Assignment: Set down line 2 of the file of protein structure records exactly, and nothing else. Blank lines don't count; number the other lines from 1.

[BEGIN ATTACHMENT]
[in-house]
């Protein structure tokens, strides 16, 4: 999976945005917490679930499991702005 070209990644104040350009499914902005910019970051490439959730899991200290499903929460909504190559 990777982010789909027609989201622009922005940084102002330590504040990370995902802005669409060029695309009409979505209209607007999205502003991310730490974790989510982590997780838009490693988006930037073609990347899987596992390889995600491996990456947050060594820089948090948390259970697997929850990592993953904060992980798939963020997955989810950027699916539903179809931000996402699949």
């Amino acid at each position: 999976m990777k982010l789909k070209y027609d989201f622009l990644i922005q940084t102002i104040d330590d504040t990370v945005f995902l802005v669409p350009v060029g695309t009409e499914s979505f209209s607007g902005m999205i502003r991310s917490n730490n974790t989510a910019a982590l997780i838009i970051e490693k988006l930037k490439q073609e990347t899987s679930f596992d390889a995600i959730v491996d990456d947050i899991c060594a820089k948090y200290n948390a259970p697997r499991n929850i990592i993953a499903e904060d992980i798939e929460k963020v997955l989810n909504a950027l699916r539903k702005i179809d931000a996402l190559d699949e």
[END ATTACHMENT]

């Protein structure tokens, strides 16, 4: 999976945005917490679930499991702005 070209990644104040350009499914902005910019970051490439959730899991200290499903929460909504190559 990777982010789909027609989201622009922005940084102002330590504040990370995902802005669409060029695309009409979505209209607007999205502003991310730490974790989510982590997780838009490693988006930037073609990347899987596992390889995600491996990456947050060594820089948090948390259970697997929850990592993953904060992980798939963020997955989810950027699916539903179809931000996402699949």